It has a special formula that affirms the faith in God and is a summary of the message of Islam and the content and nature of its teachings.

The Adhan begins with an affirmation of the supremacy and greatness of God. Then comes the Shahadah (Testimony of Faith), which consists of the profession of the unity and oneness of God the negation of shirk (associating other beings/gods with Allah), and the confirmation that Muhammad (peace be upon him) is the Messenger of God.

After that comes the call to the prayer and to success (in this life and Hereafter) and then rounding it up by praising God again as the great and affirming faith in Him.

Each line is repeated for affirmation and emphasis.

The words of the Adhan are articulated as follows:

Allahu Akbar, Allahu Akbar

Allah is the Greatest, Allah is the Greatest.

Allahu Akbar, Allahu Akbar

Allah is the Greatest, Allah is the Greatest.

Ash hadu an la ilaha illa Allah

I bear witness that there is none worthy of worship but Allah

Ash hadu an la ilaha illa Allah

I bear witness that there is none worthy of worship but Allah

Ash hadu anna Mohammadan rasoolu Allah

I bear witness that Muhammad is the Messenger of Allah

Ash hadu anna Mohammadan rasoolu Allah

I bear witness that Muhammad is the Messenger of Allah

Hay `ala as-Salah, hay `ala as-Salah

Hasten to the Prayer, hasten to the Prayer

Hay `ala al-falah, hay `ala al-falah

Hasten to real success, hasten to real success

Allahu Akbar, Allahu Akbar

Allah is the Greatest, Allah is the Greatest.

La ilaha illa Allah

There is none worthy of worship but Allah.

Click here to listen to the call to prayer (with English translation- subtitles):

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Prayer: The Foundation of Faith

By: Abul A`la Mawdudi

You seek His guidance and ask Him again and again to enable you to avoid His wrath and follow His chosen path.

You seek His guidance and ask Him again and again to enable you to avoid His wrath and follow His chosen path.

The frequency and timings of the Prayers never let the object and mission of life be lost sight of in the maze of worldly activities.

`Ibadah (act of worship) is an Arabic word derived from `abd (a slave) and it means submission. It portrays that Allah is your master and you are His slave and whatever a slave does in obedience to and for the pleasure of his master is worship.

The Islamic concept of worship is very wide. If you free your speech from filth, falsehood, malice, and abuse and speak the truth and talk goodly things and do all these only because Allah has so ordained to do, they constitute `ibadah, however secular they may look in semblance.

If you obey the law of Allah in letter and spirit in your commercial and economic affairs and abide by it in your dealings with your parents, relatives, friends, and all those who come in contact with you, then all these activities of yours are worship.

If you help the poor and the destitute, give food to the hungry, and serve the ailing and the afflicted persons, and do all this not for any personal gain of yours but only to seek the pleasure of Allah, they are nothing short of worship. Even your economic activities, the activities you undertake to earn your living and to feed your dependants, are worship if you remain honest and truthful in them and observe the law of Allah.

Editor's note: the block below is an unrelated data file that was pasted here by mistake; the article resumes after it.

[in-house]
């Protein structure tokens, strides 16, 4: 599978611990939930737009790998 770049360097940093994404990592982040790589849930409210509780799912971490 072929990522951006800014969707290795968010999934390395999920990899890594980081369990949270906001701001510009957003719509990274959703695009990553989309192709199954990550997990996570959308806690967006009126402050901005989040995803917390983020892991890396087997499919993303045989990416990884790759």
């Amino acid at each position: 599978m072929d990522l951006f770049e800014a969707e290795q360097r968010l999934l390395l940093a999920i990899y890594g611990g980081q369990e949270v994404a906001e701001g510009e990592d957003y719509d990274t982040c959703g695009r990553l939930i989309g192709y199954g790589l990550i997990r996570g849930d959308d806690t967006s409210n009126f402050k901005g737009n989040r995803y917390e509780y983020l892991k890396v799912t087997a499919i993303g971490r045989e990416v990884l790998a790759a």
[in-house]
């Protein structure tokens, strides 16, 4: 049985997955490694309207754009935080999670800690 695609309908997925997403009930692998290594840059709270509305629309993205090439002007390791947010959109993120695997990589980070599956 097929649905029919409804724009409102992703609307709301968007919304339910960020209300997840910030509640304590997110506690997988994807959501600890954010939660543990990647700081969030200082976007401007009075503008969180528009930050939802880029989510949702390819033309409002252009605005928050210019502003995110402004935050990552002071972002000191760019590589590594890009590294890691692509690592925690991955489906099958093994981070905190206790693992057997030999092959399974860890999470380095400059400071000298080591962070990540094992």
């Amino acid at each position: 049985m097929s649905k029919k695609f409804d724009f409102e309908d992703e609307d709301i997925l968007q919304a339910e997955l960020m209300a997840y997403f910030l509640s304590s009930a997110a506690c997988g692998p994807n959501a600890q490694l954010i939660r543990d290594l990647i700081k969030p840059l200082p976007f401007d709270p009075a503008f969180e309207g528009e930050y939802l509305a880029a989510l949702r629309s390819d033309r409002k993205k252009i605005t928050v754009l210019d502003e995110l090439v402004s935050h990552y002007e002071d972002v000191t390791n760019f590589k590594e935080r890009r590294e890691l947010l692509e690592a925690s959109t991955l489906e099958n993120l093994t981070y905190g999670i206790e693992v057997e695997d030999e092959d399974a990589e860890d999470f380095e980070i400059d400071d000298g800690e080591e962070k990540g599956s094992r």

In short, all your activities and your entire life are worship if they are in accordance with the law of Allah, and your heart is filled with His fear, and your ultimate objective in undertaking all these activities is to seek the pleasure of Allah.

Thus, whenever you do good or avoid evil for fear of Allah, in whatever sphere of life and field of activity, you are discharging your Islamic obligations.

This is the true significance of worship, namely total submission to the pleasure of Allah; the molding into the patterns of Islam your entire life, leaving out not even the most insignificant part thereof. To help achieve this aim, a set of formal `ibadat (acts of worship) has been constituted, which serves as a course of training. These acts are thus the pillars on which the edifice of Islam rests.

Prayer (salah) is the most primary and the most important of these obligations. And what is salah? It is the prescribed daily Prayers which consist in repeating and refreshing five times a day the belief in which you repose your faith. You get up early in the morning, cleanse yourself and present yourself before your Lord for Prayer.

The various poses that you assume during your Prayers are the very embodiment of the spirit of submission; the various recitals remind you of your commitments to your Allah. You seek His guidance and ask Him again and again to enable you to avoid His wrath and follow His chosen path.

You read out from the Qur’an (Book of the Lord) and express witness to the truth of the Prophet Muhammad (peace be upon him) and also refresh your belief in the Day of Judgment and enliven in your memory the fact that you have to appear before your Lord and give an account of your entire life. This is how your day starts.

In the Prayers you recite many things quietly and if you do not recite them or make any deviation from them, there is no one to check you.